A marvelous meal, made mostly from the garden – the exception, the grains: Semolina, rye and wheat. Next year, we shall grow our own.
The broccoli, picked fresh, has such a much richer, sweeter flavor than store bought. One really neat discovery with the broccoli: After clipping the first bunch, the plants continue to produce more, often several at a time, sometimes smaller, sometimes comparable to the first.
That should have been obvious, in retrospect – dead head plants to get more flowers- but we never have, in the past. Each plant averaged about four bunches, three to eight inches, with several, smaller to boot.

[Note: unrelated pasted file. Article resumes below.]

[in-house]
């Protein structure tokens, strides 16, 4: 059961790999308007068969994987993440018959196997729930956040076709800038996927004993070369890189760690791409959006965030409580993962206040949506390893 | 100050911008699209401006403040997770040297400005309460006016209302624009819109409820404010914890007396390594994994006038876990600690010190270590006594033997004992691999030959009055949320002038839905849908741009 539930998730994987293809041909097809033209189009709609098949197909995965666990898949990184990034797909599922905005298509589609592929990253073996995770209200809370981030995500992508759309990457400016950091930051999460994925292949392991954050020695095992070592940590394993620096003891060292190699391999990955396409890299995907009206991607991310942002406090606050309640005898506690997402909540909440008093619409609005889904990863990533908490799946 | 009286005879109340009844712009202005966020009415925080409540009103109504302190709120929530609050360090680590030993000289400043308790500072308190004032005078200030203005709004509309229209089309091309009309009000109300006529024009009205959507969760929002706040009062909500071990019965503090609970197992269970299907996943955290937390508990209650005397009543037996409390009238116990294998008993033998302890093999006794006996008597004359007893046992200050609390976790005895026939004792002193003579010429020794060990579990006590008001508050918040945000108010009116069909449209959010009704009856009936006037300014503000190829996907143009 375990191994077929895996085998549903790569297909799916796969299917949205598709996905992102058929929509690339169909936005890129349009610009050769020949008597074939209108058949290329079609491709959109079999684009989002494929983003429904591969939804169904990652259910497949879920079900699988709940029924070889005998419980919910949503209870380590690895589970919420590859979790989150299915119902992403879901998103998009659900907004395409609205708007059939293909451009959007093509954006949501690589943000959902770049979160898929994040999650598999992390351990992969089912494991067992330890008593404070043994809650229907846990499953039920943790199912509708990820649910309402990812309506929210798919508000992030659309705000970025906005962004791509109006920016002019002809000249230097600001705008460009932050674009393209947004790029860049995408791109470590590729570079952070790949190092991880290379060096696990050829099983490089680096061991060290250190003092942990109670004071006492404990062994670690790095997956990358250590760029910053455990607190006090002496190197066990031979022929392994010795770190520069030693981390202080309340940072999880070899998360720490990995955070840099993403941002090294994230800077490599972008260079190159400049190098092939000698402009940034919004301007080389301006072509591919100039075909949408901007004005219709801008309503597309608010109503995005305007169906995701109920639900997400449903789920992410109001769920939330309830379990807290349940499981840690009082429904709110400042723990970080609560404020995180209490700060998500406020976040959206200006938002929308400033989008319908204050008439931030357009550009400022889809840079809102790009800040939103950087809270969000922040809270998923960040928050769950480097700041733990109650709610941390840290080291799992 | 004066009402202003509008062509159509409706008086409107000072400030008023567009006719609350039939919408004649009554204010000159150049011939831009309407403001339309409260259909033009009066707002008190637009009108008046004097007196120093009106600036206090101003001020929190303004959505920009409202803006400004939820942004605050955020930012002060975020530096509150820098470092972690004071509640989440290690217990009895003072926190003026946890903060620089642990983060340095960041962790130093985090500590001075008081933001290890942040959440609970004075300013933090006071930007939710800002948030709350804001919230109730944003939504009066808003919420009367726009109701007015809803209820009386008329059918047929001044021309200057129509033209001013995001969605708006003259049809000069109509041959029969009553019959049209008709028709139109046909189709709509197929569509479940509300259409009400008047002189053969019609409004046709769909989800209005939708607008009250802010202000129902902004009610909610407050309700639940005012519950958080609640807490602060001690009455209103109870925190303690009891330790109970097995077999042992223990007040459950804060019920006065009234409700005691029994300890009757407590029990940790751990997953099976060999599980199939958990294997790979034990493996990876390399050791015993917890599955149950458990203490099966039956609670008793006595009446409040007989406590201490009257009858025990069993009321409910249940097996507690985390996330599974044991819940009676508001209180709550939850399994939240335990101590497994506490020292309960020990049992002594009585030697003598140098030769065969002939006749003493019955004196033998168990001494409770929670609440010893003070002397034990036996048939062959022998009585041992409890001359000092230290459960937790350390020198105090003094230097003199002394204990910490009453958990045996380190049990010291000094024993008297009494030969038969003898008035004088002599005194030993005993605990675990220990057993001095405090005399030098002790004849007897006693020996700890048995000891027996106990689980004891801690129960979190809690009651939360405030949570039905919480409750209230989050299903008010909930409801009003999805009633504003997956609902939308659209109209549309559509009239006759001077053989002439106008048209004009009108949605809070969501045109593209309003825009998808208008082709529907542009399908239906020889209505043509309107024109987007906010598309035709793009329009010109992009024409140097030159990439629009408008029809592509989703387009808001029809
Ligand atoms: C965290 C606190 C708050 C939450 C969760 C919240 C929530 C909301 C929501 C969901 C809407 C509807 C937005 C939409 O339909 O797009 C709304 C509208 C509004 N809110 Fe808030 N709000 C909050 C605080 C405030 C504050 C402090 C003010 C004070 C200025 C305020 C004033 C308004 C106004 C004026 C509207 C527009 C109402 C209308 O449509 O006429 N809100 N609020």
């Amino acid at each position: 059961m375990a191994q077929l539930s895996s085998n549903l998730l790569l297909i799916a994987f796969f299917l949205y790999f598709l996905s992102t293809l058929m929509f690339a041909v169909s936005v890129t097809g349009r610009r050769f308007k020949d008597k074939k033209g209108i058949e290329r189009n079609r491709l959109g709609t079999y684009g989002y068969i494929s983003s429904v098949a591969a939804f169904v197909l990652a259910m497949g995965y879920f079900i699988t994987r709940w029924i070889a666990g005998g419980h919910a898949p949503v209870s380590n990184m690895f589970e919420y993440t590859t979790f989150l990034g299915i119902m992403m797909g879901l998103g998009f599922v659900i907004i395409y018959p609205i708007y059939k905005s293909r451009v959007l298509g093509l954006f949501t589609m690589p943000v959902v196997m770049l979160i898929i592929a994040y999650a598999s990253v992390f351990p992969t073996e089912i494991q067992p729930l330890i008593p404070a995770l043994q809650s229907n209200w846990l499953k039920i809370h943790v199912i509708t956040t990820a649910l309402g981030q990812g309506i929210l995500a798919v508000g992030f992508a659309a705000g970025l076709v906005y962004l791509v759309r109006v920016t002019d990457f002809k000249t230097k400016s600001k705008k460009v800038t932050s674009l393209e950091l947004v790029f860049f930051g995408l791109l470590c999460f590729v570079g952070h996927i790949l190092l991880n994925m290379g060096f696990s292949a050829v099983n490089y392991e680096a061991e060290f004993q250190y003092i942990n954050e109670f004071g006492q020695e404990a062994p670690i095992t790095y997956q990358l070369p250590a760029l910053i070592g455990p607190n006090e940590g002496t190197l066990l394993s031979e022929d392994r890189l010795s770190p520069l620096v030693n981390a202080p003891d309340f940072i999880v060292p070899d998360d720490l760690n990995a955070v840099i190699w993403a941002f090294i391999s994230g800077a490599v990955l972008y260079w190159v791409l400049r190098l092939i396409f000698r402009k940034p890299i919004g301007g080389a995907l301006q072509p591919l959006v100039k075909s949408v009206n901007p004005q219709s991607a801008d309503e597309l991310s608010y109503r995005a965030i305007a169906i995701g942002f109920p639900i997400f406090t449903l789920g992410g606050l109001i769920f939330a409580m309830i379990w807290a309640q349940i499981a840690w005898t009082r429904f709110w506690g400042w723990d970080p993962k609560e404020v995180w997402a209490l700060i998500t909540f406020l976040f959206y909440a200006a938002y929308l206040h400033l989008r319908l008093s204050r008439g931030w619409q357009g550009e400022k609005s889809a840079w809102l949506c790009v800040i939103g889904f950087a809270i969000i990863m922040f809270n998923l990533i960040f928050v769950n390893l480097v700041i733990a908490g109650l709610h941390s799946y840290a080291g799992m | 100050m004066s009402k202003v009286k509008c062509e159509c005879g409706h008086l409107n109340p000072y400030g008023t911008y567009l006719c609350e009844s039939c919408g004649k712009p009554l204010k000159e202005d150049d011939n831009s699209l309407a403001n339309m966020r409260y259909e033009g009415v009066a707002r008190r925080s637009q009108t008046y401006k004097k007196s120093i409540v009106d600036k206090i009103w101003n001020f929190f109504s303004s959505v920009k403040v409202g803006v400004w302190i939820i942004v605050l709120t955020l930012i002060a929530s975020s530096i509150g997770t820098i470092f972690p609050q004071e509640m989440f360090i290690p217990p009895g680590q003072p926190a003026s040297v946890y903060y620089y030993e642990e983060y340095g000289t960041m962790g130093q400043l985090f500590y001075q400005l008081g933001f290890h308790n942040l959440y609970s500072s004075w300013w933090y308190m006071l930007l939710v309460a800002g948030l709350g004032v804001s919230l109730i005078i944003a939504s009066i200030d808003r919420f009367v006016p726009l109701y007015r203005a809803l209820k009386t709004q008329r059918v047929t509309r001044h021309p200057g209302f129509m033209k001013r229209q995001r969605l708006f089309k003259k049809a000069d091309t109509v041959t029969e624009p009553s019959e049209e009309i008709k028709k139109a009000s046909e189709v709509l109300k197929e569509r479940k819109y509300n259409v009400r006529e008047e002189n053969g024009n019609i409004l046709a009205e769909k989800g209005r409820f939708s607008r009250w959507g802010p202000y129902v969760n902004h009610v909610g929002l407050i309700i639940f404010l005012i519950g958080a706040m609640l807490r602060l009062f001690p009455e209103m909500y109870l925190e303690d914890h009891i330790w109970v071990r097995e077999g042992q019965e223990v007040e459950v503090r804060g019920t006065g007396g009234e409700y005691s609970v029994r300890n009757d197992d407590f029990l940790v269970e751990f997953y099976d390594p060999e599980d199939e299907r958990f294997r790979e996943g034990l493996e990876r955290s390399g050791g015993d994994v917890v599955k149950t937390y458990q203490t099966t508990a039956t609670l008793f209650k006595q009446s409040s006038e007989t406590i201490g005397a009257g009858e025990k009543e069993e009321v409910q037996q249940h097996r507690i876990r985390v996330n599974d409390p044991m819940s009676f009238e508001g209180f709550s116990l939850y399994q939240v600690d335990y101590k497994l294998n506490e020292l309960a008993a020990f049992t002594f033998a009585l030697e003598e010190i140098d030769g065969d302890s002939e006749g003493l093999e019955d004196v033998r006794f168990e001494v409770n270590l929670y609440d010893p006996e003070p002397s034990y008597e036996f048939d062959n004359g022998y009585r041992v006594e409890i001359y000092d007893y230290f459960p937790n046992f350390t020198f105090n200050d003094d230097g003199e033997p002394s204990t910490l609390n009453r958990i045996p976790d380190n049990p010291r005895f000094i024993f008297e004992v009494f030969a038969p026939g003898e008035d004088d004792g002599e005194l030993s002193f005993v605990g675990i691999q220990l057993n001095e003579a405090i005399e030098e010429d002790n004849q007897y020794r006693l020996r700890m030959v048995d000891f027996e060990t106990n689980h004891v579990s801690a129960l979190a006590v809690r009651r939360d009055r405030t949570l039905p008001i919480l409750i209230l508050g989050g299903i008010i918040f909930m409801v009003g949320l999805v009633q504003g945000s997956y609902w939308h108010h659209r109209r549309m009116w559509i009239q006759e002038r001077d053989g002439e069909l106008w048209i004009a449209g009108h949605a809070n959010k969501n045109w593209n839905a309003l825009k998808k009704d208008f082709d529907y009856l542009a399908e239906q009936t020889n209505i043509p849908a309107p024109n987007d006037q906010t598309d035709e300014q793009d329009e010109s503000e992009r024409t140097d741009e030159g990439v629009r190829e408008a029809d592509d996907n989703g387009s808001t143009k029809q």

The eggplant, too, very delicate, not chewy at all, the flavor a bit reserved. They and the peppers are the only plants to survive the frosts, to date, and both continue to produce.
Actually, the broccoli held up well to the frost, but succumbed (was removed because of, rather) to worms and some strange growth on the flowers.
The sauce was from the few tomatoes that ripened before the plants withered from the cold. Llast weekend we filled seven brown paper grocery bags with the still green tomatoes that weren’t damaged. Weird year for the plants…
The rolls were a Hodgson Mill recipe, onion rye, not kneaded nearly enough, but fabulous flavor and very delicate crumb, but not dry.